Think and communicate about data and alternative working arrangements
- If your contingency planning includes homeworking for staff not set up for this in their normal work, support them with specific, easy to follow information about managing data, device security and any GDPR compliance requirements
- Use staff intranets to increase employees’ confidence in working in different environments. This will also help to reduce additional queries to IT teams which will be under greater pressure with an increase in remote working and supporting high demand to digital channels
- Provide staff with HR and other contacts to answer queries on health and safety and staff wellbeing for alternative working arrangements
- Set expectations clearly on working hours, response arrangements and communications lines
- Provide arrangements for breaks, rotas for monitoring and updating communications channels
- Include communications teams in debrief arrangements with other emergency response staff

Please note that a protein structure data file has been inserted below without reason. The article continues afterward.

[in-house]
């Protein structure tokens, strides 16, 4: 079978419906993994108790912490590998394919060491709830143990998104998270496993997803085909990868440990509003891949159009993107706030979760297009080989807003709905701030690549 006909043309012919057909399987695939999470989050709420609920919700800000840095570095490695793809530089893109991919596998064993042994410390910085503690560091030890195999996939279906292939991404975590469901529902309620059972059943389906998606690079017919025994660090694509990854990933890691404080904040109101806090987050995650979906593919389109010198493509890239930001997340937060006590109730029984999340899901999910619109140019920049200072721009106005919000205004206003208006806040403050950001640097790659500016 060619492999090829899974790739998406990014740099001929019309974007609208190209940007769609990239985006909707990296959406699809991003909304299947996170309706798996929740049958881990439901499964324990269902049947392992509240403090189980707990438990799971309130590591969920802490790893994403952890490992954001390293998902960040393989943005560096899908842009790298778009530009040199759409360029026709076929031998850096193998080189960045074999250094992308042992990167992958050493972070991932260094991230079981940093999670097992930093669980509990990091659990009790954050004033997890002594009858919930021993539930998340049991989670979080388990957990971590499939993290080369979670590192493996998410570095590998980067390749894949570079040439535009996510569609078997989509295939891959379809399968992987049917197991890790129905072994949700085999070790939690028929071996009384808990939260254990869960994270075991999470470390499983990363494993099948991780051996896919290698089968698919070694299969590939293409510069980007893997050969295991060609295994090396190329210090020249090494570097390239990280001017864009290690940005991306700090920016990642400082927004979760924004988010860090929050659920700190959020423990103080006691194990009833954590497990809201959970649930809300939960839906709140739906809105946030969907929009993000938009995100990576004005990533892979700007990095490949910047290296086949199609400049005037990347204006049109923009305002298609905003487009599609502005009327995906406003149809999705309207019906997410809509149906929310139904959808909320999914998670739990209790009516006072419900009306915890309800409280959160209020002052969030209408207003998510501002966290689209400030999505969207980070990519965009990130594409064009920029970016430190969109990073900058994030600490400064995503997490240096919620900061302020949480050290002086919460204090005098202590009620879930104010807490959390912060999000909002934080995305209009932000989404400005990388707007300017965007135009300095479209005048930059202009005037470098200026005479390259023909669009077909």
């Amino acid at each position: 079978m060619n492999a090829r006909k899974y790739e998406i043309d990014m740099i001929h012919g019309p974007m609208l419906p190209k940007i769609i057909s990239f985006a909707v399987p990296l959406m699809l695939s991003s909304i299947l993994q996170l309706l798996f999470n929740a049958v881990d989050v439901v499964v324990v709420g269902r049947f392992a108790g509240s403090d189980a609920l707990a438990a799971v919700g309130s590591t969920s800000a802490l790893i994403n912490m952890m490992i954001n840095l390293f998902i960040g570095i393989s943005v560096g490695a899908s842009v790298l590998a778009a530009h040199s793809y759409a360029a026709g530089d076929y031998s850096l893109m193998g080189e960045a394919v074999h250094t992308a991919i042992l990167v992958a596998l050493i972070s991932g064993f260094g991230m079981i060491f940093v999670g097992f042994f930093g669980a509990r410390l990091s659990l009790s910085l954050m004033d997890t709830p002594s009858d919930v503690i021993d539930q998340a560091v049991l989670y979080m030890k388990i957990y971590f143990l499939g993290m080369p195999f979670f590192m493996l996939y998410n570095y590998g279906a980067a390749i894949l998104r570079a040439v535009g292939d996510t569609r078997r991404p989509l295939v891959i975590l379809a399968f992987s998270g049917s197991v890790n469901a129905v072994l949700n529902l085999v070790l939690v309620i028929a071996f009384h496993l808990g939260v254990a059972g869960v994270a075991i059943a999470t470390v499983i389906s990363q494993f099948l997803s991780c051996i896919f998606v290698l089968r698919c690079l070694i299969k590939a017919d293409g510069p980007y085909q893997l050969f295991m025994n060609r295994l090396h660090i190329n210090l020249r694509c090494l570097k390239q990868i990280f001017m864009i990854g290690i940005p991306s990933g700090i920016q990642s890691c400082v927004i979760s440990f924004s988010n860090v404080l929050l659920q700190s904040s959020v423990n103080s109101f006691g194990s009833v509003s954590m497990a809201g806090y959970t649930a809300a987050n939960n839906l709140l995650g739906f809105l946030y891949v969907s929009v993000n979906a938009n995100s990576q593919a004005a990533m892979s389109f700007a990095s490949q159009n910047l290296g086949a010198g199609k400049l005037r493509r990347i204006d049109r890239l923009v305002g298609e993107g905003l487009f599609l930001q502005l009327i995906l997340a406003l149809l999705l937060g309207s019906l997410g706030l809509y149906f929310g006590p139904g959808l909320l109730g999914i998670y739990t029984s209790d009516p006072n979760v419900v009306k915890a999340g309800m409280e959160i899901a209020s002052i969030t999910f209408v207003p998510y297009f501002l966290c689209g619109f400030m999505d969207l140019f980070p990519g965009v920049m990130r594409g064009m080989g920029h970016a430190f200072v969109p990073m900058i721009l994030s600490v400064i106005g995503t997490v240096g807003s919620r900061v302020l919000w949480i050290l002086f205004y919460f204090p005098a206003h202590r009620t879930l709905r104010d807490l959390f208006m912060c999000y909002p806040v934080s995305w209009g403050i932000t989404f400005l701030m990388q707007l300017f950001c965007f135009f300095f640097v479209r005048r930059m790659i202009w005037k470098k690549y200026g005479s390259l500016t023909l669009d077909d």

- Make available the organization’s lone or remote working policies with easy tips for shorter term arrangements
The Information Commissioner’s Office (ICO) website has an online self-assessment to help assess your organization’s compliance with data protection, particularly in relation to mobile and home working, removable media, access controls and malware protection. It can be found half way down its page under the heading ‘information security’. If your country does not have a similar tool, much of the ICO’s online self-assessment can help you consider your local setting.
Guide to GDPR (ICO) – applies to Europe
Working from home tips from the Chartered Institute of Professional Development (CIPD). This includes tips for working remotely, managing remote teams, healthy remote working, effective online meetings, homeworking legal and contractual considerations, further resources.
Remote working tips from the Local Government Association (LGA). Many of these suggestions work in other environments.